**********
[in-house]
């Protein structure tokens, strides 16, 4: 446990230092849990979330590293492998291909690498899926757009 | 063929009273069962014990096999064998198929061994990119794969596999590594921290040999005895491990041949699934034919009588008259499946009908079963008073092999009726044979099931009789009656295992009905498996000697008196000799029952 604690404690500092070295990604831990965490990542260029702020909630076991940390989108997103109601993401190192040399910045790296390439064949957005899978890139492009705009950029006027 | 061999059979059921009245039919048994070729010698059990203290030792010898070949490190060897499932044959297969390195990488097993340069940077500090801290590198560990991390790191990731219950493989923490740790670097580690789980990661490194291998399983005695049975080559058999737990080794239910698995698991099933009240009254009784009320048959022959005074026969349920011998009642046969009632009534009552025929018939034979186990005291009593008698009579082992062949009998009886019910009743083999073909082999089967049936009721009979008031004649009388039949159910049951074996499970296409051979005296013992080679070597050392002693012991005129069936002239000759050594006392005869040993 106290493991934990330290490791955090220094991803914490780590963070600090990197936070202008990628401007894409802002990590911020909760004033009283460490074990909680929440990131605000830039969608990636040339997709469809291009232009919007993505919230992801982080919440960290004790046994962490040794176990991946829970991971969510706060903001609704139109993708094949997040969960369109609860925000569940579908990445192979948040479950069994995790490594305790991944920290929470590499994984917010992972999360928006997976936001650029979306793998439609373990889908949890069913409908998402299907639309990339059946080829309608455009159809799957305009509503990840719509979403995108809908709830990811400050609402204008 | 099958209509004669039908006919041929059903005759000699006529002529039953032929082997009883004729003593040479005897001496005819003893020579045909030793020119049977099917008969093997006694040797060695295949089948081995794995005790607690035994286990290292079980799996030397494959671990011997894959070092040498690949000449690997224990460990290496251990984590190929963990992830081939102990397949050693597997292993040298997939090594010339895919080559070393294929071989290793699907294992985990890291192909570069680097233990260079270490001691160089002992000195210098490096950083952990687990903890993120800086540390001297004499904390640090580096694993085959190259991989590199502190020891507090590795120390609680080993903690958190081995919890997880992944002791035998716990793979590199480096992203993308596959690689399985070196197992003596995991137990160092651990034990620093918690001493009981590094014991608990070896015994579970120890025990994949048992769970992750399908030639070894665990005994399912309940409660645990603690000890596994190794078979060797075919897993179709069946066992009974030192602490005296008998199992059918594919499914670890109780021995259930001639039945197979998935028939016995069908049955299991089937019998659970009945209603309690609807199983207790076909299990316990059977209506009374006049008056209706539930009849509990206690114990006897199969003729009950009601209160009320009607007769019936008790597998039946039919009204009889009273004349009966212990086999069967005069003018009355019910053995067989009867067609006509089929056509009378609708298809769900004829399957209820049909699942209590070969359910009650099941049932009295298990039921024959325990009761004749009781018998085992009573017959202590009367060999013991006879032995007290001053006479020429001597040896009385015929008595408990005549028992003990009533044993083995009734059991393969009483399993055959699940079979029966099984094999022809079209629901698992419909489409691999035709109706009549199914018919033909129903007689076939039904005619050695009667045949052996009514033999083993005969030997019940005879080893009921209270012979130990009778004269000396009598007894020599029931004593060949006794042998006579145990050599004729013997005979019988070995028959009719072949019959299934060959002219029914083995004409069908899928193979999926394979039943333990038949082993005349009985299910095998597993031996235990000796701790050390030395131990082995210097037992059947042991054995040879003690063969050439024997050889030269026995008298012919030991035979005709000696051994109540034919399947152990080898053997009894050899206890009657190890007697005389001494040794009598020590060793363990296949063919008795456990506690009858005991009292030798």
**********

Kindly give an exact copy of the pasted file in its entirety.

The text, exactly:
[in-house]
């Protein structure tokens, strides 16, 4: 446990230092849990979330590293492998291909690498899926757009 | 063929009273069962014990096999064998198929061994990119794969596999590594921290040999005895491990041949699934034919009588008259499946009908079963008073092999009726044979099931009789009656295992009905498996000697008196000799029952 604690404690500092070295990604831990965490990542260029702020909630076991940390989108997103109601993401190192040399910045790296390439064949957005899978890139492009705009950029006027 | 061999059979059921009245039919048994070729010698059990203290030792010898070949490190060897499932044959297969390195990488097993340069940077500090801290590198560990991390790191990731219950493989923490740790670097580690789980990661490194291998399983005695049975080559058999737990080794239910698995698991099933009240009254009784009320048959022959005074026969349920011998009642046969009632009534009552025929018939034979186990005291009593008698009579082992062949009998009886019910009743083999073909082999089967049936009721009979008031004649009388039949159910049951074996499970296409051979005296013992080679070597050392002693012991005129069936002239000759050594006392005869040993 106290493991934990330290490791955090220094991803914490780590963070600090990197936070202008990628401007894409802002990590911020909760004033009283460490074990909680929440990131605000830039969608990636040339997709469809291009232009919007993505919230992801982080919440960290004790046994962490040794176990991946829970991971969510706060903001609704139109993708094949997040969960369109609860925000569940579908990445192979948040479950069994995790490594305790991944920290929470590499994984917010992972999360928006997976936001650029979306793998439609373990889908949890069913409908998402299907639309990339059946080829309608455009159809799957305009509503990840719509979403995108809908709830990811400050609402204008 | 099958209509004669039908006919041929059903005759000699006529002529039953032929082997009883004729003593040479005897001496005819003893020579045909030793020119049977099917008969093997006694040797060695295949089948081995794995005790607690035994286990290292079980799996030397494959671990011997894959070092040498690949000449690997224990460990290496251990984590190929963990992830081939102990397949050693597997292993040298997939090594010339895919080559070393294929071989290793699907294992985990890291192909570069680097233990260079270490001691160089002992000195210098490096950083952990687990903890993120800086540390001297004499904390640090580096694993085959190259991989590199502190020891507090590795120390609680080993903690958190081995919890997880992944002791035998716990793979590199480096992203993308596959690689399985070196197992003596995991137990160092651990034990620093918690001493009981590094014991608990070896015994579970120890025990994949048992769970992750399908030639070894665990005994399912309940409660645990603690000890596994190794078979060797075919897993179709069946066992009974030192602490005296008998199992059918594919499914670890109780021995259930001639039945197979998935028939016995069908049955299991089937019998659970009945209603309690609807199983207790076909299990316990059977209506009374006049008056209706539930009849509990206690114990006897199969003729009950009601209160009320009607007769019936008790597998039946039919009204009889009273004349009966212990086999069967005069003018009355019910053995067989009867067609006509089929056509009378609708298809769900004829399957209820049909699942209590070969359910009650099941049932009295298990039921024959325990009761004749009781018998085992009573017959202590009367060999013991006879032995007290001053006479020429001597040896009385015929008595408990005549028992003990009533044993083995009734059991393969009483399993055959699940079979029966099984094999022809079209629901698992419909489409691999035709109706009549199914018919033909129903007689076939039904005619050695009667045949052996009514033999083993005969030997019940005879080893009921209270012979130990009778004269000396009598007894020599029931004593060949006794042998006579145990050599004729013997005979019988070995028959009719072949019959299934060959002219029914083995004409069908899928193979999926394979039943333990038949082993005349009985299910095998597993031996235990000796701790050390030395131990082995210097037992059947042991054995040879003690063969050439024997050889030269026995008298012919030991035979005709000696051994109540034919399947152990080898053997009894050899206890009657190890007697005389001494040794009598020590060793363990296949063919008795456990506690009858005991009292030798």